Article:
Innovation

W100: Co-opetition - Embracing the enemy

Written by Chris Atchison

When provincial legislators quietly changed the laws governing Ontario’s recruiting industry in 2001, few if any people outside the sector paid notice. But for Sylvie Hyndman and Nancy Wiesner, the abolition of character reference and registration requirements for recruiting agencies posed a huge threat to their Brampton, Ont.-based firm, Dynamic Employment Solutions Inc. (No. 46 on this year’s PROFIT W100).

Within a couple of years, the market was flooded with upstart recruiters that had surged over the lower barriers to entry. These newer agencies were comfortable eschewing such effective but time- and cost-intensive practices as face-to-face interviews in favour of phone calls. Meantime, online job boards such as Workopolis were achieving critical mass in the marketplace.

Hyndman and Wiesner faced stark choices: compete on price, surrender market share or adopt bold new ways of doing business.

“After 15 years of doing this, you say to yourself, ‘Am I going to change industries, or change with the times to stay in my industry?'” Hyndman reflects. “That’s why I said, ‘This is what I know and love, so I have to figure out a way to use technology to my benefit’.”

Here’s the twist: competitors can use that technology as well.

Dynamic allied with like-minded recruiting agencies to share client and candidate leads through an online database, allowing them to match employers and employees with greater accuracy and speed than their rivals can. So far, so good: co-operating to compete has increased Dynamic’s own placement rate by 10%, while partner organizations have also enjoyed an uptick in business. Still, “co-opetition” has not been an easy sell for Dynamic’s founders. And anyone hoping to work with the enemy must be able to achieve the careful balance that keeps co-opetitive partnerships from crashing down.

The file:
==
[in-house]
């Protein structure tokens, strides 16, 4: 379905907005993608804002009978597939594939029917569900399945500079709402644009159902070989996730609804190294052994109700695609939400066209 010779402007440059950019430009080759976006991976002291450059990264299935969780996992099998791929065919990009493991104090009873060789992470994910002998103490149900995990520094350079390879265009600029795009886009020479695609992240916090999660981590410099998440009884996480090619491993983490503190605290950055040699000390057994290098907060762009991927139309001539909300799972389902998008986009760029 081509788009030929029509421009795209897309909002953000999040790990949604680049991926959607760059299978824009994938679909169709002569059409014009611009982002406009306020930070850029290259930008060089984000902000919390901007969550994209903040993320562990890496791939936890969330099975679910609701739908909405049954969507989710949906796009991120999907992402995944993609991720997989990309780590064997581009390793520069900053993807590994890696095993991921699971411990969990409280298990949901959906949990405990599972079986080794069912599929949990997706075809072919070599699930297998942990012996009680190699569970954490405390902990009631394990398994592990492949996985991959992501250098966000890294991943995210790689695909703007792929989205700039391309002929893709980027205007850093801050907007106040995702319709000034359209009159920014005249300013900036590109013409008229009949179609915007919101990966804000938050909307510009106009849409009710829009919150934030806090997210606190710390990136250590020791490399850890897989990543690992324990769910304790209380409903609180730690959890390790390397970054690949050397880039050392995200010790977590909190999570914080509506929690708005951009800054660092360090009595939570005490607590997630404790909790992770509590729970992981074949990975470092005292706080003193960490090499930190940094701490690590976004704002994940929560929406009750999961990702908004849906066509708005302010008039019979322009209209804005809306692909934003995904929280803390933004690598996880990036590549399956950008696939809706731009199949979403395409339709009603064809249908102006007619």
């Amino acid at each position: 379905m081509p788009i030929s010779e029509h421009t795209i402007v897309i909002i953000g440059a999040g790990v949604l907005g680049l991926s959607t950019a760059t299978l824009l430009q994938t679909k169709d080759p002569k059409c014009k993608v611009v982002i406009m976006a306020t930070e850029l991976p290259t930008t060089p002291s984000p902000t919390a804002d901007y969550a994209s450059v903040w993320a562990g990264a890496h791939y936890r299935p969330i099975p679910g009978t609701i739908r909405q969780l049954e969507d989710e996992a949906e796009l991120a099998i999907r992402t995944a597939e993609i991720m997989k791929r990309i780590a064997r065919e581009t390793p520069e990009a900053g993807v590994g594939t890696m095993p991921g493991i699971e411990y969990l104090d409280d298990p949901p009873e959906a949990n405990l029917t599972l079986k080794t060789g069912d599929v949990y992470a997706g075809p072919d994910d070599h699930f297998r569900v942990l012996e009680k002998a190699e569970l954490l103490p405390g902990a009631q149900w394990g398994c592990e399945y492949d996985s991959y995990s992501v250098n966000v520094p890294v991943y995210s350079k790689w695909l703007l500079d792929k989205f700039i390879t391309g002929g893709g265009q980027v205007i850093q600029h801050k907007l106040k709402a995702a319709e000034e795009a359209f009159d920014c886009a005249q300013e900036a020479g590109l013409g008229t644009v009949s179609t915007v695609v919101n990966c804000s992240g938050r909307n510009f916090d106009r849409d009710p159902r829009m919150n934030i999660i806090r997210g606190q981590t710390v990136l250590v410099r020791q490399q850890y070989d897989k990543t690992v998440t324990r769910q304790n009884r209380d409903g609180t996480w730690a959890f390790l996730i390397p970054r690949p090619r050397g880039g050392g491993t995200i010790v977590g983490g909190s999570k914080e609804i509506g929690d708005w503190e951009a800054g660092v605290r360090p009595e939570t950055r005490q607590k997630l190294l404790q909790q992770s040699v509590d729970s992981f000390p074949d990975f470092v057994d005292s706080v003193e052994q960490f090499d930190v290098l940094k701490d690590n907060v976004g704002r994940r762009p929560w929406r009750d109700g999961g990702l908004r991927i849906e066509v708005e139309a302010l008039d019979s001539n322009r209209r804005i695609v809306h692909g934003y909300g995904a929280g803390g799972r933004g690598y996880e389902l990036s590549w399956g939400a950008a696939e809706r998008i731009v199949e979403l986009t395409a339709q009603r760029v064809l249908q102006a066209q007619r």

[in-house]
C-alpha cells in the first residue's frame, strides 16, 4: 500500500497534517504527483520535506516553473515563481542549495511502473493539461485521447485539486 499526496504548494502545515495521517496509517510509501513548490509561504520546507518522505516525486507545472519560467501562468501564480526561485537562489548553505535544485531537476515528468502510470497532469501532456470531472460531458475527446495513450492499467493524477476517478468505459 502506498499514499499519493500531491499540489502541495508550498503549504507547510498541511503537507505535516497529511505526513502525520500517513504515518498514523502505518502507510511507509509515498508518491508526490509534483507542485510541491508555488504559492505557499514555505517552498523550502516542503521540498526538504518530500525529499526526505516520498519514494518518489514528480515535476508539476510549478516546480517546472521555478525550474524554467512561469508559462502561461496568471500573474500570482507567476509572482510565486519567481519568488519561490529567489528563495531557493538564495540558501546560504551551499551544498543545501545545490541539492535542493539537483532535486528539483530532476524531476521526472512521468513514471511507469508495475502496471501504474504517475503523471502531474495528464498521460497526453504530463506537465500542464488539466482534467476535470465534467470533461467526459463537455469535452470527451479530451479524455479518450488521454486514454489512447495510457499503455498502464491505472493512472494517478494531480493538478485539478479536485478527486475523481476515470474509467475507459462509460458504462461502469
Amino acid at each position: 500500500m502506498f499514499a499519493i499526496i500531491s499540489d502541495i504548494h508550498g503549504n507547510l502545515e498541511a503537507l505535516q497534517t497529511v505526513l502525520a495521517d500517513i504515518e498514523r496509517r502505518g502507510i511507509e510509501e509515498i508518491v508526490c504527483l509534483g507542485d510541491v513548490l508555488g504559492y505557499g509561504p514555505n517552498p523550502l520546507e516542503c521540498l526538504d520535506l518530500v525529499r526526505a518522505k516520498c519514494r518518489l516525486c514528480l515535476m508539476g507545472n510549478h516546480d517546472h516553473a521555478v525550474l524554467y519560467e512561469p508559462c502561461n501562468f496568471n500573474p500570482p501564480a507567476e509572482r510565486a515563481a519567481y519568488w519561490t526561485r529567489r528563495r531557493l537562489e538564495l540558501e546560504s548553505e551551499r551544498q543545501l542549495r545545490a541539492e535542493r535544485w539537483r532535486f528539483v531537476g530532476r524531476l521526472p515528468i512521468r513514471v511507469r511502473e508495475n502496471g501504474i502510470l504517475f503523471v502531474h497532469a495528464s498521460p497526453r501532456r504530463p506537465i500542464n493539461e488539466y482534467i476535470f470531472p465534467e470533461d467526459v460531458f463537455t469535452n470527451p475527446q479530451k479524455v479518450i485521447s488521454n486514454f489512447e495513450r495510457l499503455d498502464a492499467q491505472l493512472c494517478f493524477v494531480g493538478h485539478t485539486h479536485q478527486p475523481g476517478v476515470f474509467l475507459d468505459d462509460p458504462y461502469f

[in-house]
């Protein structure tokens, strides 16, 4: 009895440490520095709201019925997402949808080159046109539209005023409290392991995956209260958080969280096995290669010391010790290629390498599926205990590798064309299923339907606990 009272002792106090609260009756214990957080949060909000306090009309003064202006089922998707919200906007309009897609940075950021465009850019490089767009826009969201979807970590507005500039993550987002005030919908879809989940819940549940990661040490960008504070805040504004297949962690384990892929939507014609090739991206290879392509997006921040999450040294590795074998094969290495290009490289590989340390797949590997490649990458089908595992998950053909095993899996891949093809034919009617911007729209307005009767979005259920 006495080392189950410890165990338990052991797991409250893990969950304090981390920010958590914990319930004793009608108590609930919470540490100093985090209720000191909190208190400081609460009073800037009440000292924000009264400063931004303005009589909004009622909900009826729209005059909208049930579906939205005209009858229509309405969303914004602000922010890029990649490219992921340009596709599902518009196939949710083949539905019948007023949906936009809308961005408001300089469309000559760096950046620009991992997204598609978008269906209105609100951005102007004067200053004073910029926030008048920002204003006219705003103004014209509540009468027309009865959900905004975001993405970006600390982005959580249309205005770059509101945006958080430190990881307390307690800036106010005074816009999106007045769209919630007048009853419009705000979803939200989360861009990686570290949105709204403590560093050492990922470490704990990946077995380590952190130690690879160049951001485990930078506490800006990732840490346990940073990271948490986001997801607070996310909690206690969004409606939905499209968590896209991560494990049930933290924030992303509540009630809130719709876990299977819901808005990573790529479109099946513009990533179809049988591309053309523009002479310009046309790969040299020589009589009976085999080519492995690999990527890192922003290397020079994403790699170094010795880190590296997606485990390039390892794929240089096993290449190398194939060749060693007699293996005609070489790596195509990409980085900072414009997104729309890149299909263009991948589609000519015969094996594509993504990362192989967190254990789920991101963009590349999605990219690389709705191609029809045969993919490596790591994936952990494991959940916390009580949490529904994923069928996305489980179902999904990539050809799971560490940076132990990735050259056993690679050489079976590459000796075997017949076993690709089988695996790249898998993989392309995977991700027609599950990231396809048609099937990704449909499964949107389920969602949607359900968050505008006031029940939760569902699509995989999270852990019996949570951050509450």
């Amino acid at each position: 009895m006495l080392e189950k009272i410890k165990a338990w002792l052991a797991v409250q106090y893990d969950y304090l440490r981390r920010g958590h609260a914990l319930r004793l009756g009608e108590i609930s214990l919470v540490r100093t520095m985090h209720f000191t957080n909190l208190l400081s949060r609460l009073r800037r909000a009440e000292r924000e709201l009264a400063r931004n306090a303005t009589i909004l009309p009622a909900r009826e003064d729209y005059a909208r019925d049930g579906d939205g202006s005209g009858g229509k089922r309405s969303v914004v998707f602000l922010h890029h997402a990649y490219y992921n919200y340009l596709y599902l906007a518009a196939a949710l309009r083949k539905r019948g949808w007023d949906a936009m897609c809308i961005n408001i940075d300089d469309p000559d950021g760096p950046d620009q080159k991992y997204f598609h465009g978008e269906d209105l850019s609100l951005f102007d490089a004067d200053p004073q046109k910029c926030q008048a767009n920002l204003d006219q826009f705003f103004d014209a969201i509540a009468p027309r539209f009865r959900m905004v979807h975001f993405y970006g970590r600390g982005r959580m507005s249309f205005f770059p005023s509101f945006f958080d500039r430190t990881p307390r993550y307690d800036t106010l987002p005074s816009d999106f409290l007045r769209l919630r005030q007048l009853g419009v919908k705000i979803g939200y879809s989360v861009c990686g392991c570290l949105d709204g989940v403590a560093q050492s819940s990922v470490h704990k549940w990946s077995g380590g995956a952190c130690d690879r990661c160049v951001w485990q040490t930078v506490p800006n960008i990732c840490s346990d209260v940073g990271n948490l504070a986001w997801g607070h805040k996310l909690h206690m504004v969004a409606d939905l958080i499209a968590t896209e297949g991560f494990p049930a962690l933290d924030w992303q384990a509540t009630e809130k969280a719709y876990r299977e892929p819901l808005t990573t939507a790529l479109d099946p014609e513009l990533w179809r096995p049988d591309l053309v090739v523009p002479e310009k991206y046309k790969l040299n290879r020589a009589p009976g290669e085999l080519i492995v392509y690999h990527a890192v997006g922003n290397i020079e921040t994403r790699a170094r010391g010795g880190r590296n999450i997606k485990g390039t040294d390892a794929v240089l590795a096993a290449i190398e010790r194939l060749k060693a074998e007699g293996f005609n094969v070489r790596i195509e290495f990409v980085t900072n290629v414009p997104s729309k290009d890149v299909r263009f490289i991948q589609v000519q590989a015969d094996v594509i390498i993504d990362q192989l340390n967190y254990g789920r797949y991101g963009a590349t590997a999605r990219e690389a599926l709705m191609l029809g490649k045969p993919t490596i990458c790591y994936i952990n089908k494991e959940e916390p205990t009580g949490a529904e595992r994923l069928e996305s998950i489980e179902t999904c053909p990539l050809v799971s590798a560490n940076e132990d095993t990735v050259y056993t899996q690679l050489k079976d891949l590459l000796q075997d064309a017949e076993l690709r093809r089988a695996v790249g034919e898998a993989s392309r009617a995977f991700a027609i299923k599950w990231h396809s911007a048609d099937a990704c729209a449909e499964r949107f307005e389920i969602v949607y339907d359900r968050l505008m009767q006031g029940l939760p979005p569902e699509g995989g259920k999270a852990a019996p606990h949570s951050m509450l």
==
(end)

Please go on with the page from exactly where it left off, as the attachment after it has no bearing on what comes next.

At the heart of Dynamic’s arrangement is its proprietary 3DORS database technology. (The name is an acronym for “three-dimensional online recruiting service.”) It allows the recruitment companies within the network — 10 to date — to post client orders and share detailed information about job candidates, which helps them make better matches, faster. (Users can conduct keyword searches to find what they’re looking for.) Just like real estate agents, who co-operate to unite buyer with seller, the respective recruiters in a 3DORS deal split the commission 50/50; 3DORS, which is a separate company co-owned by Hyndman and Wiesner, takes a 10% cut for facilitating the transaction. (Hyndman says that because 3DORS is administrated at arm’s length, Dynamic has the same access privileges as other companies in the network.)*

Linda Ford, president of Brampton-based Access Career Solutions Inc., has been putting 3DORS through its paces for the past year. She quickly recognized the system’s potential to grow her business. While she has long shared leads with competitors, Ford saw joining the 3DORS network as a way to achieve significant growth without incurring a big capital expense.